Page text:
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Episode Guide

Episode #108 with Shane Chapman

Episode #107 with Dan Celis

Episode #106 with Ann Corcoran

Episode #105 with Louise Yates & Jennifer Berg

Episode #104 with Jule Gilchrist from Cuppa'T Teas

Episode #103 with Annika Mang from TrailCollectiv

Episode #102 with Ronley Arnold from OSI-CAN Sask

Episode #101 with Susan Robertson from Susan Robertson Pottery

Episode #100 with Victor Roman from the South Saskatchewan Community Foundation

Episode #99 with Faith Alyssa Peter from Stressed Out Mamas

Episode #98 with Leah Mazur from Carousel Creative

Episode #97 with Carmen Johanson and Kimberley Baldwin from PayTrail

Episode #96 with Meg Casebolt from Love at First Search

Episode #95 with Karen Kobussen from CanBall Games

Episode #94 with Wilson Acton

Episode #93 with Carla Browne from Real Property Management Canada

Episode #92 with Donna Ziegler from South Sask Community Foundation

Episode #91 with Scott Love from Store to Door Canada

Episode #90 with Mark Heise from Rebellion Brewing

Episode #89 with Brendan McGuire from Affinity Credit Union

Episode #88 with Tyler Clark form Prairie Benefits Solutions

Episode #87 with Craig Reed from Virtus Group

Episode #86 with Daria Malin from Boost Strategic Coaching

Episode #85 with Bill Thorn form Regina Humane Society

Episode #84 with John Vuong from Local SEO Search

Episode #83 with Linda Boryski from Saskatoon PhysioYoga

Episode #82 with Tracey Poffenroth Prato from RAD Talk with Tracey

Episode #81 with Janet Kotylak, YWCA Woman of Distinction

Episode #80 Your Ultimate Guide to Get Found with Local SEO

Episode #79 with Jennifer Fox from Auto Electric Service

Episode #78 with Janet Akre and Susan Robertson from River & Rail ArtVenture

Episode #77 with Karen Smith from Better Business Bureau of Saskatchewan

Episode #76 with Julie Naismith from SubThreshold Training

Episode #75 with Josh Haugerud from Regina Folk Festival

Episode #74 with Barb Stefanyshyn-Cote from Black Fox Farm and Distillery

Episode #73 with Cory Furman from Furman IP

Episode #72 with Tracy Archer from Knight Archer Insurance

Episode #71 with Tim Nickel from Fifth Business Consulting

Episode #70 with Taylor Weisgerber from Spartan Mechanical

Episode #69 with Lisa McIntyre from The Optical Shoppe

Episode #68 with Santa Claus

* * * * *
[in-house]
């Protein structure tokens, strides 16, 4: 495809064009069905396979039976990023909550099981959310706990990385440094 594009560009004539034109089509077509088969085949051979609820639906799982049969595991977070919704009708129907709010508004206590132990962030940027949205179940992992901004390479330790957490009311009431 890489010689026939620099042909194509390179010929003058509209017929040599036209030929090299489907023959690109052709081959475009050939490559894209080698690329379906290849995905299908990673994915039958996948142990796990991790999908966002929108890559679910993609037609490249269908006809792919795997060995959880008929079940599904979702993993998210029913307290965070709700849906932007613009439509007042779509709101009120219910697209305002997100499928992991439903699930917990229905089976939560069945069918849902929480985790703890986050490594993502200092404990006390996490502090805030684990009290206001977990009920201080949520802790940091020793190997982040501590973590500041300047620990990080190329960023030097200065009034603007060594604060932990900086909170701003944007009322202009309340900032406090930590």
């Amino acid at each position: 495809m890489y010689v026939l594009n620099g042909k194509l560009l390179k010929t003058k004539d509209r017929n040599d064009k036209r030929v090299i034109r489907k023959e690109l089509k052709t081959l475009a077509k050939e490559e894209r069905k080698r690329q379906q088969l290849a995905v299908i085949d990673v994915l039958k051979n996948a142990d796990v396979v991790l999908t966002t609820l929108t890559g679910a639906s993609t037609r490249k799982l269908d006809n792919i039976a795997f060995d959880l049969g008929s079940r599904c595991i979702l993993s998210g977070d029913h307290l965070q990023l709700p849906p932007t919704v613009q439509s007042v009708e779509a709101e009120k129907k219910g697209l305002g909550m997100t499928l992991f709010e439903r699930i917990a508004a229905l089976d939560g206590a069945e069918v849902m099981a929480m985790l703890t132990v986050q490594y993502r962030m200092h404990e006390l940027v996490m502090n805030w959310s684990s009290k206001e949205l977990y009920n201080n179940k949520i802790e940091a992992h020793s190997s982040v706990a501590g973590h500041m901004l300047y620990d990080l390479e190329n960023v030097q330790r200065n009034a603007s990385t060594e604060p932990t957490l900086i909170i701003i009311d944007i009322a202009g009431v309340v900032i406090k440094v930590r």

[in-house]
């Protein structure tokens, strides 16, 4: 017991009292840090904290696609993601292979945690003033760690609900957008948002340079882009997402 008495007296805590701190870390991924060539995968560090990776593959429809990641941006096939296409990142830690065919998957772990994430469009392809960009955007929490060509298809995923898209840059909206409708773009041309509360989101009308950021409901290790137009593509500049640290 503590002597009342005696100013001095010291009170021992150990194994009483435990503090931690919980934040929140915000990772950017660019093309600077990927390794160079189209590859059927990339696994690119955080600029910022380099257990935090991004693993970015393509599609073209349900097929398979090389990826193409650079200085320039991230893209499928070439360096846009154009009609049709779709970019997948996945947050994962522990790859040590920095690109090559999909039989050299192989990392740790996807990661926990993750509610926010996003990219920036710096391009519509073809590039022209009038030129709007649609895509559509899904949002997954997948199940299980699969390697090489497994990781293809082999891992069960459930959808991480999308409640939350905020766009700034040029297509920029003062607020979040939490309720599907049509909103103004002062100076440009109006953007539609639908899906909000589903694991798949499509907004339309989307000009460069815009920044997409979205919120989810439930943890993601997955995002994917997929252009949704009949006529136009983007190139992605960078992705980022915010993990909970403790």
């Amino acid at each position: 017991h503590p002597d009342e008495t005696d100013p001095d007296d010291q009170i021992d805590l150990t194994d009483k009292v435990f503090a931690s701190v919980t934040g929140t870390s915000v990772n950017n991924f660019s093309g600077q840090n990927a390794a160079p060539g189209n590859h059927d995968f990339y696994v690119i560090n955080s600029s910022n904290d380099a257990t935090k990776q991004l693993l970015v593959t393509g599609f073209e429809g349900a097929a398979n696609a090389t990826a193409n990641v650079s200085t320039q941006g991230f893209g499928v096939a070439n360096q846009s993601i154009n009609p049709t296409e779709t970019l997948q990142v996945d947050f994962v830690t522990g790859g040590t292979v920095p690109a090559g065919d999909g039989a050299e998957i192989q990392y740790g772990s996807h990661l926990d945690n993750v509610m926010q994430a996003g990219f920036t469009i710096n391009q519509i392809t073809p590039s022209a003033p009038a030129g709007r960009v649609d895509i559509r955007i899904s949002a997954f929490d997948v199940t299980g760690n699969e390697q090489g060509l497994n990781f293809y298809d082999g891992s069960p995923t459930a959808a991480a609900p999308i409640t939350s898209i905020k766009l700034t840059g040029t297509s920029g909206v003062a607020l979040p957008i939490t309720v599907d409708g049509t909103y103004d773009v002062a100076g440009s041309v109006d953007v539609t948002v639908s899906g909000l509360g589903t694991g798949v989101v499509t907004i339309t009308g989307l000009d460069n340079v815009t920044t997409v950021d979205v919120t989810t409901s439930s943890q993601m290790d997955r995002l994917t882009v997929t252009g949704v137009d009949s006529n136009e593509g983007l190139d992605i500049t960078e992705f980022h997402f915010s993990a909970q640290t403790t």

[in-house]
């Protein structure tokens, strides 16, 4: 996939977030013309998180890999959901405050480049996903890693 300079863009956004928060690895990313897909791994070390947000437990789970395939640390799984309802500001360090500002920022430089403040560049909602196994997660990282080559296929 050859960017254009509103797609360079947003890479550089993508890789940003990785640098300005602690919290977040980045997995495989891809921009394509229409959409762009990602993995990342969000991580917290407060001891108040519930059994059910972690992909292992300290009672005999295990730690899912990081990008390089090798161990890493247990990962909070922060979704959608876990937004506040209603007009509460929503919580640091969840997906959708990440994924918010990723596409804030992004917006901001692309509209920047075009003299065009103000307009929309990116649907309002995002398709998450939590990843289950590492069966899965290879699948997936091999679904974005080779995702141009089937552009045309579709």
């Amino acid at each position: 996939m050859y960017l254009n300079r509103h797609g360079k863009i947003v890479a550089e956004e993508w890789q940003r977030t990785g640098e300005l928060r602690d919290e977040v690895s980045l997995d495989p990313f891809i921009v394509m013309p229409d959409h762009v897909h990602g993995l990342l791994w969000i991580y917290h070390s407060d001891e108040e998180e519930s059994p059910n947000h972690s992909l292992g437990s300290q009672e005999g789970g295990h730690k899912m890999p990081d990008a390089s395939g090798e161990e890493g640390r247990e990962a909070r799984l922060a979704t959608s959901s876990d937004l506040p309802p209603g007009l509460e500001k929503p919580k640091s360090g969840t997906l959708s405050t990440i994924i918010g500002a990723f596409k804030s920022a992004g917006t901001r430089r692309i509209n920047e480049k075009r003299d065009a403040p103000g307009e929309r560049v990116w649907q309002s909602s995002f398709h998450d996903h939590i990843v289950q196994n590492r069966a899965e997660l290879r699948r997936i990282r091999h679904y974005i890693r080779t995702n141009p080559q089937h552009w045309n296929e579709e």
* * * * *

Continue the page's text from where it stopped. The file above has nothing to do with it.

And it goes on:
Episode #67 with Kait Waugh from Fat Plant Farm

Episode #66 with Natasha Vandenhurk from Three Farmers Foods

Episode #65 with Dianne Beauchamp from PuroClean Regina

Episode #64 with Adele Buettner from AgriBiz Communications

Episode #63 with Mary Weimer from Conexus Credit Union

Episode #62 with Winter Fedyk from Silo Strategy

Episode #61 with Heather Day from C.S. Day Transport & YWCA Women of Distinction Nominee

Episode #60 with Amber Goodwyn from Regina Folk Festival & YWCA Women of Distinction Nominee

Episode #59 with Cari Bode from South Country Equipment & YWCA Women of Distinction Nominee

Episode #58 with Donna-Rae Crooks from Brain Snacks Co & YWCA Women of Distinction Nominee

Episode #57 with Michelle Grodecki from  Deaf Crows Collective & YWCA Women of Distinction Nominee

Episode #56 with Sarah Tkachuk from KPMG & YWCA Women of Distinction Nominee

Episode #55 with Dr. Sharon Leibel, YWCA Women of Distinction Nominee

Episode #54 with Doug Yaremko from Paddock Wood Brewery

Episode #53 with Madhu Kumar, YWCA Women of Distinction Nominee

Episode #52 with Eric Oelson from Mortise & Tenon Store

Episode #51 with Kim Korven from The Gentle Way Divorce

Episode #50 with Erin Vaughan from Kinetic Auto Service

Episode #49 with Lisa Brice from Brice Photography

Episode #48 with Colleen Strauch from Luther College at U of R

Episode #47 with Doug Pattison from Pattison Health

Episode #46 with Erika Gayle from Erika Gayle Photography

Episode #45 with Carly Patryluk from House of Paws Pet Boutique

Episode #44 with Erin Caleval from Erin & Associates Insurance